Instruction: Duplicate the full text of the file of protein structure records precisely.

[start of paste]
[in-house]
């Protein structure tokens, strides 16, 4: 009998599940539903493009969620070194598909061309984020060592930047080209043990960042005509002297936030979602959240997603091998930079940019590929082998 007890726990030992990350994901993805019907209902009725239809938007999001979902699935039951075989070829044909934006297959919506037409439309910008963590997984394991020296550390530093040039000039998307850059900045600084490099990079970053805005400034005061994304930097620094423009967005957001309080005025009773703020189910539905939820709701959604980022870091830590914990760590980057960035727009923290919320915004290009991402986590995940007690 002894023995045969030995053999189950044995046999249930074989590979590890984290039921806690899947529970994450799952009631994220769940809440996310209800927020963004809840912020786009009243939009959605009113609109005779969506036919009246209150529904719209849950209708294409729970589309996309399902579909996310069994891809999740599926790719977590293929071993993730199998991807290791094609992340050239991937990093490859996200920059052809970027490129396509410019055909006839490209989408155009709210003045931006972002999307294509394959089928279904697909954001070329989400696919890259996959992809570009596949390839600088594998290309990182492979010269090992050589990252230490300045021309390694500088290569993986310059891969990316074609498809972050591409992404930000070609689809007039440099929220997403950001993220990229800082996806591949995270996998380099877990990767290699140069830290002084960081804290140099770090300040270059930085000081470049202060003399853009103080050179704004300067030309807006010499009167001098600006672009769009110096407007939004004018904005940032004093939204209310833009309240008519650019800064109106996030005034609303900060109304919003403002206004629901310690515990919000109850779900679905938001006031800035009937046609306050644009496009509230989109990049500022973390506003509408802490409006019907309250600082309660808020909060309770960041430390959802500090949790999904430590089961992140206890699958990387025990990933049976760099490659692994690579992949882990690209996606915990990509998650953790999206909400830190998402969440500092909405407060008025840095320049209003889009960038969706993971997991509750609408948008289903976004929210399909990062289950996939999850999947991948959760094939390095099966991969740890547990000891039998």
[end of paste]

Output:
[in-house]
């Protein structure tokens, strides 16, 4: 009998599940539903493009969620070194598909061309984020060592930047080209043990960042005509002297936030979602959240997603091998930079940019590929082998 007890726990030992990350994901993805019907209902009725239809938007999001979902699935039951075989070829044909934006297959919506037409439309910008963590997984394991020296550390530093040039000039998307850059900045600084490099990079970053805005400034005061994304930097620094423009967005957001309080005025009773703020189910539905939820709701959604980022870091830590914990760590980057960035727009923290919320915004290009991402986590995940007690 002894023995045969030995053999189950044995046999249930074989590979590890984290039921806690899947529970994450799952009631994220769940809440996310209800927020963004809840912020786009009243939009959605009113609109005779969506036919009246209150529904719209849950209708294409729970589309996309399902579909996310069994891809999740599926790719977590293929071993993730199998991807290791094609992340050239991937990093490859996200920059052809970027490129396509410019055909006839490209989408155009709210003045931006972002999307294509394959089928279904697909954001070329989400696919890259996959992809570009596949390839600088594998290309990182492979010269090992050589990252230490300045021309390694500088290569993986310059891969990316074609498809972050591409992404930000070609689809007039440099929220997403950001993220990229800082996806591949995270996998380099877990990767290699140069830290002084960081804290140099770090300040270059930085000081470049202060003399853009103080050179704004300067030309807006010499009167001098600006672009769009110096407007939004004018904005940032004093939204209310833009309240008519650019800064109106996030005034609303900060109304919003403002206004629901310690515990919000109850779900679905938001006031800035009937046609306050644009496009509230989109990049500022973390506003509408802490409006019907309250600082309660808020909060309770960041430390959802500090949790999904430590089961992140206890699958990387025990990933049976760099490659692994690579992949882990690209996606915990990509998650953790999206909400830190998402969440500092909405407060008025840095320049209003889009960038969706993971997991509750609408948008289903976004929210399909990062289950996939999850999947991948959760094939390095099966991969740890547990000891039998």